Citation

When Does F*** Not Mean F***?: FCC v. Fox Television Stations and Protecting Emotive Speech

Abstract | Word Stems | Keywords | Association | Citation | Similar Titles



Abstract:

The Supreme Court of the United States demonstrated in its current term that it doesn’t always deal cogently with non-traditional language. In FCC v. Fox Television Stations, the justices became sidetracked into attempting to define the f-word and then to determine whether, when used as a fleeting expletive rather than repeatedly, the word is indecent for broadcast purposes. The Court would do well to avoid definitions and heed Justice John Marshall Harlan’s advice in Cohen v. California to provide protection for the emotive, as well as the cognitive, element of speech.

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Association:
Name: Association for Education in Journalism and Mass Communication
URL:
http://www.aejmc.org


Citation:
URL: http://citation.allacademic.com/meta/p434516_index.html
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MLA Citation:

Hopkins, W. Wat. "When Does F*** Not Mean F***?: FCC v. Fox Television Stations and Protecting Emotive Speech" Paper presented at the annual meeting of the Association for Education in Journalism and Mass Communication, The Denver Sheraton, Denver, CO, Aug 04, 2010 <Not Available>. 2014-11-27 <http://citation.allacademic.com/meta/p434516_index.html>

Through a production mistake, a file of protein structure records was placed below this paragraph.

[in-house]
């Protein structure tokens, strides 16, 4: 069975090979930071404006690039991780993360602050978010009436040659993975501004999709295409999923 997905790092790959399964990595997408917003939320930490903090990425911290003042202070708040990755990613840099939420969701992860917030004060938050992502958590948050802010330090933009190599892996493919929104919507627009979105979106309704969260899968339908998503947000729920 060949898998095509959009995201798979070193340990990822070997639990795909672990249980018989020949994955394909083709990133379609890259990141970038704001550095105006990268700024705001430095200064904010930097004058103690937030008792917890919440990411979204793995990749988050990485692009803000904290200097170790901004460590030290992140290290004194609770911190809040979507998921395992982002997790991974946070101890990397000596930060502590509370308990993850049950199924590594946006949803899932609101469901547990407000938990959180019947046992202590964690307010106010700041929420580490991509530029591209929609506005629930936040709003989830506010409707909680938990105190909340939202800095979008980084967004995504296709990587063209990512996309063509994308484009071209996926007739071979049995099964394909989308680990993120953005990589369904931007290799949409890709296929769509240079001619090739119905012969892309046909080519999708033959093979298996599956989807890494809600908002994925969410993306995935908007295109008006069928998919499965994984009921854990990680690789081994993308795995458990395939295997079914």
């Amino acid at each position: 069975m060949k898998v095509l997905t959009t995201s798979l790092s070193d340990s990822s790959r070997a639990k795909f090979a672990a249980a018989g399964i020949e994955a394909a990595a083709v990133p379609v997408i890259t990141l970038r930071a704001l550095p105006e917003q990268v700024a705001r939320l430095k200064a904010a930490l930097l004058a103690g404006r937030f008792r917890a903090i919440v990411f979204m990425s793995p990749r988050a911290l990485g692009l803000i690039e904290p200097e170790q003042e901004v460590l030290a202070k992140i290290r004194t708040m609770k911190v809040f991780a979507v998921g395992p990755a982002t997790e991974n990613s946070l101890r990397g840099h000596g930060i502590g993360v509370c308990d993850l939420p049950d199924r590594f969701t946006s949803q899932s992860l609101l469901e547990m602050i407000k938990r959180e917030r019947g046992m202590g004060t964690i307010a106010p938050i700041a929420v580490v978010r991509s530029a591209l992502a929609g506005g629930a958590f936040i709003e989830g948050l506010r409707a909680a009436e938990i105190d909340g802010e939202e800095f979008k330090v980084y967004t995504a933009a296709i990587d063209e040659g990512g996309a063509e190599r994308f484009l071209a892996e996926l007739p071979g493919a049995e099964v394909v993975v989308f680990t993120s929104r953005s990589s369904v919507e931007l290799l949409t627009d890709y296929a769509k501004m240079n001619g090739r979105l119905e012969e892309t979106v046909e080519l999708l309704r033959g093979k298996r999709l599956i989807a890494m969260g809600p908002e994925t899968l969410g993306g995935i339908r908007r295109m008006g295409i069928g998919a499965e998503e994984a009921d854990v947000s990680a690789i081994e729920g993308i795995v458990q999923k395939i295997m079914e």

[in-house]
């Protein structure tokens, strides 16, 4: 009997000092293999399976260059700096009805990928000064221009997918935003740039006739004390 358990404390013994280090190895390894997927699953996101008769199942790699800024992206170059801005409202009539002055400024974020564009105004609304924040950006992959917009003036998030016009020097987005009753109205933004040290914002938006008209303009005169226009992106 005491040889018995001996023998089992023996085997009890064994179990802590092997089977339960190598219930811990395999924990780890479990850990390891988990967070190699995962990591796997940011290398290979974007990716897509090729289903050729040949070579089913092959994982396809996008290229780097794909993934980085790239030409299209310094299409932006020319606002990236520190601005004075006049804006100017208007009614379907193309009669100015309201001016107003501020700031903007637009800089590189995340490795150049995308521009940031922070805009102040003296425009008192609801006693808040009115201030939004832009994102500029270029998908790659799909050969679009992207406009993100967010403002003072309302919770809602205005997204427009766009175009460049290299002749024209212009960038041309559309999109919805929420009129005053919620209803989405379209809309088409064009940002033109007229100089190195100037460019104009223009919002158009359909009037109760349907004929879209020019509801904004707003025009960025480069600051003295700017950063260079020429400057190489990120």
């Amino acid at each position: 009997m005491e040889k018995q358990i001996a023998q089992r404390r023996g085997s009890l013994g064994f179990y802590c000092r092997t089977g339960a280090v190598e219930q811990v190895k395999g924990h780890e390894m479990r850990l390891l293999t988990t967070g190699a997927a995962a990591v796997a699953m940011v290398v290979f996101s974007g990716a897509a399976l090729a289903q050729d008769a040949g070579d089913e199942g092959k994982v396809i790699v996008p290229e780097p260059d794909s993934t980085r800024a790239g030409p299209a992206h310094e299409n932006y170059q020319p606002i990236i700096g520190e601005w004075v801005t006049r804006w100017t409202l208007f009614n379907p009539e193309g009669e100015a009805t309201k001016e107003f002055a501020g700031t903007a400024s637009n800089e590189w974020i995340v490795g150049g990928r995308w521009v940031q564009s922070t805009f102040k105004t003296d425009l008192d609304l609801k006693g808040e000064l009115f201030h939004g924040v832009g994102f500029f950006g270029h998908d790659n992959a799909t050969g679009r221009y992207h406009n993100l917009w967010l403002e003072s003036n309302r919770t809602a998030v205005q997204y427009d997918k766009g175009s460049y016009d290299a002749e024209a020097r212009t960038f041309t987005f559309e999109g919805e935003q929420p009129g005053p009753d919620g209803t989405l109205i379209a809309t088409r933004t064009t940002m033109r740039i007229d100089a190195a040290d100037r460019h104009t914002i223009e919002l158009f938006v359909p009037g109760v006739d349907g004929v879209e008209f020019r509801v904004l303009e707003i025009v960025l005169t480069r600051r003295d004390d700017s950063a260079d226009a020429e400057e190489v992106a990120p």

APA Citation:

Hopkins, W. , 2010-08-04 "When Does F*** Not Mean F***?: FCC v. Fox Television Stations and Protecting Emotive Speech" Paper presented at the annual meeting of the Association for Education in Journalism and Mass Communication, The Denver Sheraton, Denver, CO Online <PDF>. 2014-11-27 from http://citation.allacademic.com/meta/p434516_index.html

Publication Type: Conference Paper/Unpublished Manuscript
Review Method: Peer Reviewed
Abstract: The Supreme Court of the United States demonstrated in its current term that it doesn’t always deal cogently with non-traditional language. In FCC v. Fox Television Stations, the justices became sidetracked into attempting to define the f-word and then to determine whether, when used as a fleeting expletive rather than repeatedly, the word is indecent for broadcast purposes. The Court would do well to avoid definitions and heed Justice John Marshall Harlan’s advice in Cohen v. California to provide protection for the emotive, as well as the cognitive, element of speech.


Similar Titles:
Diffusion of Innovation: A Case Study of the First Women State Supreme Court Justices

Jeremiad or Strategic Weapon? The Impact of Emotive Language in Supreme Court Opinions on Case Salience


 
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